Current Situation

I’m doing my thesis at Fatshark and in the Stingray engine, and so the subject will be determined to a large extent of their current situation and needs. Lets look at what Fatshark, and Stingray, is currently using and what problems they have.

Global Distance Fog

They are currently using a global exponential distance height fog quite extensively and does give a better impression of depth in the scene.

dfog    nodfog

The implementation is simple, following the exponential height fog formula found in the “better fog” article by Iñigo Quilez:

f = a*e^{-b*o_y}\frac{1-e^{-b*T*v_y}}{b*v_y}

where o_y is the camera origin height, T is the distance to the point, b is the density falloff and v_y vertical is the view direction. Since the global distance fog is very simple, it is straight forward use the distance formula to apply fog on objects that are in mist.



=> No local lights interaction.


The implementation does have sun blending which can give indication as to where the sun is located with respect to the viewing angle, but there is no interactions with other lighting in the scene.


=> fog blending of transparent objects is not correct. In addition to the background fog, transparent objects also get fog applied but incorrectly.

transpdist   transpdist2   transpdist3

Say the background, x, is at distance d_1 with outgoing radiance of L_o and the transparent surface, x_t, is at distance d_0. x' should get a radiance according to L_o' = f(L'_r + f(L_o, d_1), d_0), but since the transparency is calculated after the fog is applied to the background it instead becomes L_o' = f(L'_r + f(L_o, d_0+d_1), d_0). The distance d_0 is accounted for twice, which is why the flask gets brighter as we get further from it.




Billboard Particles

Stingray has a particle system which is used for many local fog/smoke/dust/fire/haze effects.

The implementation uses “Soft Particles” as described in the Wolffire blog article, which can yield pretty good looking billboard particle effects. The main advantage is that artists are very used to working with particle system such as these and they are versitile in that they can be used for many different visual effects.

Local lights “faked volumetrics” is also achieved to some extent by iterating culled light lists in particle vertex shaders. Per-pixel local lights was too expensive.




=> The billboard fog is not physically based and is often used very “trickily”. An example is a level with swamp fog where the desired effect is achieved by using a global distance fog and then billboard particles of blood stains to simulate how the fog is less dense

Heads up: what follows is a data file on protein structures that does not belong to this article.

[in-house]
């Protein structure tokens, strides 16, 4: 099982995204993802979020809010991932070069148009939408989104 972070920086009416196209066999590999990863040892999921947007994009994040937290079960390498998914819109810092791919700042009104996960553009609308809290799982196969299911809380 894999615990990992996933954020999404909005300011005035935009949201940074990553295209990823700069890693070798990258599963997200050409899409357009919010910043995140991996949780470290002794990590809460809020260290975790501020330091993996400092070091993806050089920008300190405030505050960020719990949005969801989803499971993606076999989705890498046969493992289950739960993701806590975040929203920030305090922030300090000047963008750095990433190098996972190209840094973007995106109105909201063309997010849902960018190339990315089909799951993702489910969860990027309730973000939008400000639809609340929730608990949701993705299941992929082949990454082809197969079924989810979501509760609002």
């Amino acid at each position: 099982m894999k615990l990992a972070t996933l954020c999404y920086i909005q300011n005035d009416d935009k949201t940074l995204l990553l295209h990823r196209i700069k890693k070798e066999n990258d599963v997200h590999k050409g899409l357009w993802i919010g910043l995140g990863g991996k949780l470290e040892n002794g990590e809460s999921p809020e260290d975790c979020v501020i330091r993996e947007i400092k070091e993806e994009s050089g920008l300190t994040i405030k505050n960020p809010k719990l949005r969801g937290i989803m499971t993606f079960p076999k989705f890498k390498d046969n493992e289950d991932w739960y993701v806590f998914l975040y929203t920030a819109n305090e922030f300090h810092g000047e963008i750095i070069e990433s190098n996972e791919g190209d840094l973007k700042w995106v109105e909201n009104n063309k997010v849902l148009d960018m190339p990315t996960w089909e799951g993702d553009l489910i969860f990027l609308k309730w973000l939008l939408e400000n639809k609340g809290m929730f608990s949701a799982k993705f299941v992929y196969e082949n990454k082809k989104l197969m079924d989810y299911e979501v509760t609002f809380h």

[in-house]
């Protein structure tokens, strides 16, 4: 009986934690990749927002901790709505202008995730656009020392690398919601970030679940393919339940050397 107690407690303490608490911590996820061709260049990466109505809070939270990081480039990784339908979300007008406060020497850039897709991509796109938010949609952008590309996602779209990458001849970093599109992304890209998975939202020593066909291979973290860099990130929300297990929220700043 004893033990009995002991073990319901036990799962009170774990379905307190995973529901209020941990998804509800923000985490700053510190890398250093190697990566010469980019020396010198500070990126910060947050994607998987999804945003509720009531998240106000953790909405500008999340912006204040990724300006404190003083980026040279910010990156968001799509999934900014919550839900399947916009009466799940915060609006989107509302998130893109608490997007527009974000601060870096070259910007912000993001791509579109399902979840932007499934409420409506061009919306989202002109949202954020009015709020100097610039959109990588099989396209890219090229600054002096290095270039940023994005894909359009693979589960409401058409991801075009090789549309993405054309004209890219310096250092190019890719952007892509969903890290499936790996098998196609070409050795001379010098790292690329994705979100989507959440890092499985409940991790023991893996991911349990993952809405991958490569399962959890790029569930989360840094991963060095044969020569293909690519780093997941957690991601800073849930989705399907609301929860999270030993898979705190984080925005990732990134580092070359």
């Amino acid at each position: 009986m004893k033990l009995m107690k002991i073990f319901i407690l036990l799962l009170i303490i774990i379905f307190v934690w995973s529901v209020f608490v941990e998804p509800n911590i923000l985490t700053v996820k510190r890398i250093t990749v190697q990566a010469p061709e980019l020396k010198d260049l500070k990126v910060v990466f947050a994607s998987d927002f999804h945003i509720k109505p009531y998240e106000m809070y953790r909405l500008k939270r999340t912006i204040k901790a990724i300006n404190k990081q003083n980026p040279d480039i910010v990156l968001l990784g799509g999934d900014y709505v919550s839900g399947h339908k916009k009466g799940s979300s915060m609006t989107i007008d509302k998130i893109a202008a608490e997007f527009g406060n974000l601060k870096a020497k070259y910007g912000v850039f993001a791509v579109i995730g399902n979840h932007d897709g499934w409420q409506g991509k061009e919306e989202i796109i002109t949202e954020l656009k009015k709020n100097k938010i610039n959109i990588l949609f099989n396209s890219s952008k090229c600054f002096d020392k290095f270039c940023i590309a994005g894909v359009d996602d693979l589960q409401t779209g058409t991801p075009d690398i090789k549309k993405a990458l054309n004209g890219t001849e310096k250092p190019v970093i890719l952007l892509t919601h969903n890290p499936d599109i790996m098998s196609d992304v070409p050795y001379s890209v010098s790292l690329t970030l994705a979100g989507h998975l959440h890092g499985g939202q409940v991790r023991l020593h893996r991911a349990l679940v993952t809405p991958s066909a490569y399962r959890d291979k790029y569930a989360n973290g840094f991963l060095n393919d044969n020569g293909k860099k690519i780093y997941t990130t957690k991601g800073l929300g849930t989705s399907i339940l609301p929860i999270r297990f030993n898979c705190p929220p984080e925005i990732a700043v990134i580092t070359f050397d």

visiblebillboards2    bloodpoolsmoke

In the right picture you can see the blood stains billboard particles that are used to make the swamp fog effects.


=> The local lights code is per-vertex and yield very visible seams



=> Fill rate problems are easy to run into when many billboards overdraw


Light Shafts

The light shafts code is based on a GPU Gems article called Volumetric Light Scattering as a Post-Process (, where crepuscular rays can be calculated in screen space from the screen space sun position.




=> Effects disappear as soon as light source is out of view:




Local Fog Volumes

Stingray also has support for local fog volumes, which are used to some extent to create local fog effects. Primarily, local fog volumes are currently primarily used to create flowing fog on the ground. in some areas. The system is parameterized with a density height map texture, and static wind-parameters.

magnusplazafog    startfog



=> Hard to work with. Currently the local volumes fog systems is not very artist friendly and to achieve the effects above, very big volumes are placed beneath the level.

magnusplazafogvolume    magnusstartfog

=> The volumes are not really volumetric.

The same exponential height and distance formula as with the global fog is used and then weighted with a density sampled from the density height map texture. So, important effects such as glow around light sources or volumetric shadows are not included



=> Texture is visible. Also, the current sampling method produce visible patterns when looking at higher density fog (a bit hard to show in screenshot, but in the wind the texture can be perceived as very repetitive)




=> View dependant(?)

=> Temporal aliasing(?)


Fog Planes

“Fog planes” are used quite extensively to occlude vision in things such as pipes and wells, mostly black. These are simple quads that are rendered with a linear distance fog formula, which give pretty good results.

fogplane1 fogplane2 fogplane3

General Problems

=> Can’t handle Multiple Lights.

The different systems for fog doesn’t account for many lights in a good way. The closest incorporation is the per-vertex calculations in billboard systems, but they are not always too convincing.


=> Cant handle Transparency well.

Transparent objects simply don’t render correctly when placed inside fog or dust etc. At the current moment, transparency is used very sparingly since it’s very troublesome.




=> Artists place a lot of lights

=> Different scenarios required different fog systems

=> Systems don’t come together